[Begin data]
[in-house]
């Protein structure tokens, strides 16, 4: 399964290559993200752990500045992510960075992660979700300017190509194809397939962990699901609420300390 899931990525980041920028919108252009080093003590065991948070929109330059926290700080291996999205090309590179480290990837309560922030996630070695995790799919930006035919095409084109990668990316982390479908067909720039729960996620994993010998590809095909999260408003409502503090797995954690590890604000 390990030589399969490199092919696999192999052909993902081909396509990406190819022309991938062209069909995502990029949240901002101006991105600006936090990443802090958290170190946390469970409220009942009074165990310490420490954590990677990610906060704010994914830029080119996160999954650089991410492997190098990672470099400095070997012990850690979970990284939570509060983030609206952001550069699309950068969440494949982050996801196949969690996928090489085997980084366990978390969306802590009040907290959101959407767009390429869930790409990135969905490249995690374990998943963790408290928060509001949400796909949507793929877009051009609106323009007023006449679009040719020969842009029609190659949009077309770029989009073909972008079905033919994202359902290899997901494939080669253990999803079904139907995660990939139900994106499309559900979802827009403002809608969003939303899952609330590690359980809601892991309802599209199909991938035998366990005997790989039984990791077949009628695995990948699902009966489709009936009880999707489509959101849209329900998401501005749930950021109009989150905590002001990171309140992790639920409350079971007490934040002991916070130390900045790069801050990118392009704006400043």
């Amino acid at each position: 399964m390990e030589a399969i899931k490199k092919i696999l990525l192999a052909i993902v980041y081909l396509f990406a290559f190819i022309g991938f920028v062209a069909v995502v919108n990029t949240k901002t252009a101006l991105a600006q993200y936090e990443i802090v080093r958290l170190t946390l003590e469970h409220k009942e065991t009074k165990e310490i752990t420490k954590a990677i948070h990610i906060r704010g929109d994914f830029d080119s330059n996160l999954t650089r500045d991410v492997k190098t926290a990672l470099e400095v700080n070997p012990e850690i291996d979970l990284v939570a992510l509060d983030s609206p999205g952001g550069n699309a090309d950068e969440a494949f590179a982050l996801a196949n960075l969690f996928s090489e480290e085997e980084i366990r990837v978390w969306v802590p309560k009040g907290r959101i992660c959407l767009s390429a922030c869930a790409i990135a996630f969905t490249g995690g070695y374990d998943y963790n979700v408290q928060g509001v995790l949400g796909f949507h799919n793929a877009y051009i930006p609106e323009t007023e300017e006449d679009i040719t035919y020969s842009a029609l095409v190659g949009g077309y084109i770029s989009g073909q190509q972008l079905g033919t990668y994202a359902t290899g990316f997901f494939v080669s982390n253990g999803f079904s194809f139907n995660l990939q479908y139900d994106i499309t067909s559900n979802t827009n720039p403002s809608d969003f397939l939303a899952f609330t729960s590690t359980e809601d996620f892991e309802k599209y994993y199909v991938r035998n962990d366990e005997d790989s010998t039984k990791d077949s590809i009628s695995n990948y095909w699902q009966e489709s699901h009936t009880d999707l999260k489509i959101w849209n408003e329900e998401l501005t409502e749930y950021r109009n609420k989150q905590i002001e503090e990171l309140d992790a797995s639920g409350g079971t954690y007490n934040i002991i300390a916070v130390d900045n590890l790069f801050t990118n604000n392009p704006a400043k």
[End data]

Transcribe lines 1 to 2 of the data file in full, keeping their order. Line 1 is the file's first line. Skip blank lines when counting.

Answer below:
[in-house]
């Protein structure tokens, strides 16, 4: 399964290559993200752990500045992510960075992660979700300017190509194809397939962990699901609420300390 899931990525980041920028919108252009080093003590065991948070929109330059926290700080291996999205090309590179480290990837309560922030996630070695995790799919930006035919095409084109990668990316982390479908067909720039729960996620994993010998590809095909999260408003409502503090797995954690590890604000 390990030589399969490199092919696999192999052909993902081909396509990406190819022309991938062209069909995502990029949240901002101006991105600006936090990443802090958290170190946390469970409220009942009074165990310490420490954590990677990610906060704010994914830029080119996160999954650089991410492997190098990672470099400095070997012990850690979970990284939570509060983030609206952001550069699309950068969440494949982050996801196949969690996928090489085997980084366990978390969306802590009040907290959101959407767009390429869930790409990135969905490249995690374990998943963790408290928060509001949400796909949507793929877009051009609106323009007023006449679009040719020969842009029609190659949009077309770029989009073909972008079905033919994202359902290899997901494939080669253990999803079904139907995660990939139900994106499309559900979802827009403002809608969003939303899952609330590690359980809601892991309802599209199909991938035998366990005997790989039984990791077949009628695995990948699902009966489709009936009880999707489509959101849209329900998401501005749930950021109009989150905590002001990171309140992790639920409350079971007490934040002991916070130390900045790069801050990118392009704006400043």